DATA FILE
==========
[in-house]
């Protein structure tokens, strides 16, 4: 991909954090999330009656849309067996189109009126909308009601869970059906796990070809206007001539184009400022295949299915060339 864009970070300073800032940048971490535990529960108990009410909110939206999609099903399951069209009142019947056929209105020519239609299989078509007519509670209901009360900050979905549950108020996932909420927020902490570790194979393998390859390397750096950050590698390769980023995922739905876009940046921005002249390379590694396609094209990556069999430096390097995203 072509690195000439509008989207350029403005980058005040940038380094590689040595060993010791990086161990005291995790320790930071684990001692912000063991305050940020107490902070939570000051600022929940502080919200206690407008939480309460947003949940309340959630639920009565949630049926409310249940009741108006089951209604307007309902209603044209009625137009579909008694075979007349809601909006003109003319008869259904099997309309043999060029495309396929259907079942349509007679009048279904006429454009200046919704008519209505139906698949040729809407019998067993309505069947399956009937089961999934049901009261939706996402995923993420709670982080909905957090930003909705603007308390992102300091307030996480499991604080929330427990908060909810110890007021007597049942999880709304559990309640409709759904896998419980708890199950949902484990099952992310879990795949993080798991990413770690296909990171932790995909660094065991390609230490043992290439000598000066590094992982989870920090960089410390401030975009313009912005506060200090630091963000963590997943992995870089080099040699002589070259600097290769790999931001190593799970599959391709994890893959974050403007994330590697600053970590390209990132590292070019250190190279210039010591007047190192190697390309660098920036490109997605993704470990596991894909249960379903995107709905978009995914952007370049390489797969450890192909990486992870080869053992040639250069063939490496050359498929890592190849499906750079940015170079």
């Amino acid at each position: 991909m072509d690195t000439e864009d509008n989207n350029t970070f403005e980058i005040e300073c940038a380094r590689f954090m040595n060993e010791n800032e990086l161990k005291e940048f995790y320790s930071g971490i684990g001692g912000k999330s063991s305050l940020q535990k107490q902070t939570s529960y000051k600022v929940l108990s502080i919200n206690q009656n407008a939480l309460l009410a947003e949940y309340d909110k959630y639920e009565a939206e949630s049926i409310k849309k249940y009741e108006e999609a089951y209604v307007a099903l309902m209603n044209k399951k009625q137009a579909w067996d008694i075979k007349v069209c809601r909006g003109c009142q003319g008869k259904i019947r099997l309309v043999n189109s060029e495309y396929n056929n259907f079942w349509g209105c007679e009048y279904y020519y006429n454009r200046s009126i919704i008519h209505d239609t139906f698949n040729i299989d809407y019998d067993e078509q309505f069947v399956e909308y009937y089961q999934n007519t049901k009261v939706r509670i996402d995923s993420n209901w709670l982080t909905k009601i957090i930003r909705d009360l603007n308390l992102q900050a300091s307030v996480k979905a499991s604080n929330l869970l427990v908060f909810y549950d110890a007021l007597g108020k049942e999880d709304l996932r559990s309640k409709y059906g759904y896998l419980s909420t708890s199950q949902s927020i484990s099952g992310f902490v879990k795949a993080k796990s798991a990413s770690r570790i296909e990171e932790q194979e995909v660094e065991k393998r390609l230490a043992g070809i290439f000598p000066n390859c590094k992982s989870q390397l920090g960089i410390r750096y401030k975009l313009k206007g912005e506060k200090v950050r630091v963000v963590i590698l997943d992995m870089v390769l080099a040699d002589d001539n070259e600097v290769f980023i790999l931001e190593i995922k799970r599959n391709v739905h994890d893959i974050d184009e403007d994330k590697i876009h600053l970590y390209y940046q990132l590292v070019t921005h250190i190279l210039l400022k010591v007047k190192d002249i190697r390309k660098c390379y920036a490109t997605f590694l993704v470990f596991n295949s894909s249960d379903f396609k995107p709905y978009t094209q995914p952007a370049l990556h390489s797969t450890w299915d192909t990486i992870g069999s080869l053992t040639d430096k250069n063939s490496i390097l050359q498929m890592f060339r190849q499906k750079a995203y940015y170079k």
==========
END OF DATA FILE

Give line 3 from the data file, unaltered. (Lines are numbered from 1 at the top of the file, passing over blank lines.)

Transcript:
């Amino acid at each position: 991909m072509d690195t000439e864009d509008n989207n350029t970070f403005e980058i005040e300073c940038a380094r590689f954090m040595n060993e010791n800032e990086l161990k005291e940048f995790y320790s930071g971490i684990g001692g912000k999330s063991s305050l940020q535990k107490q902070t939570s529960y000051k600022v929940l108990s502080i919200n206690q009656n407008a939480l309460l009410a947003e949940y309340d909110k959630y639920e009565a939206e949630s049926i409310k849309k249940y009741e108006e999609a089951y209604v307007a099903l309902m209603n044209k399951k009625q137009a579909w067996d008694i075979k007349v069209c809601r909006g003109c009142q003319g008869k259904i019947r099997l309309v043999n189109s060029e495309y396929n056929n259907f079942w349509g209105c007679e009048y279904y020519y006429n454009r200046s009126i919704i008519h209505d239609t139906f698949n040729i299989d809407y019998d067993e078509q309505f069947v399956e909308y009937y089961q999934n007519t049901k009261v939706r509670i996402d995923s993420n209901w709670l982080t909905k009601i957090i930003r909705d009360l603007n308390l992102q900050a300091s307030v996480k979905a499991s604080n929330l869970l427990v908060f909810y549950d110890a007021l007597g108020k049942e999880d709304l996932r559990s309640k409709y059906g759904y896998l419980s909420t708890s199950q949902s927020i484990s099952g992310f902490v879990k795949a993080k796990s798991a990413s770690r570790i296909e990171e932790q194979e995909v660094e065991k393998r390609l230490a043992g070809i290439f000598p000066n390859c590094k992982s989870q390397l920090g960089i410390r750096y401030k975009l313009k206007g912005e506060k200090v950050r630091v963000v963590i590698l997943d992995m870089v390769l080099a040699d002589d001539n070259e600097v290769f980023i790999l931001e190593i995922k799970r599959n391709v739905h994890d893959i974050d184009e403007d994330k590697i876009h600053l970590y390209y940046q990132l590292v070019t921005h250190i190279l210039l400022k010591v007047k190192d002249i190697r390309k660098c390379y920036a490109t997605f590694l993704v470990f596991n295949s894909s249960d379903f396609k995107p709905y978009t094209q995914p952007a370049l990556h390489s797969t450890w299915d192909t990486i992870g069999s080869l053992t040639d430096k250069n063939s490496i390097l050359q498929m890592f060339r190849q499906k750079a995203y940015y170079k």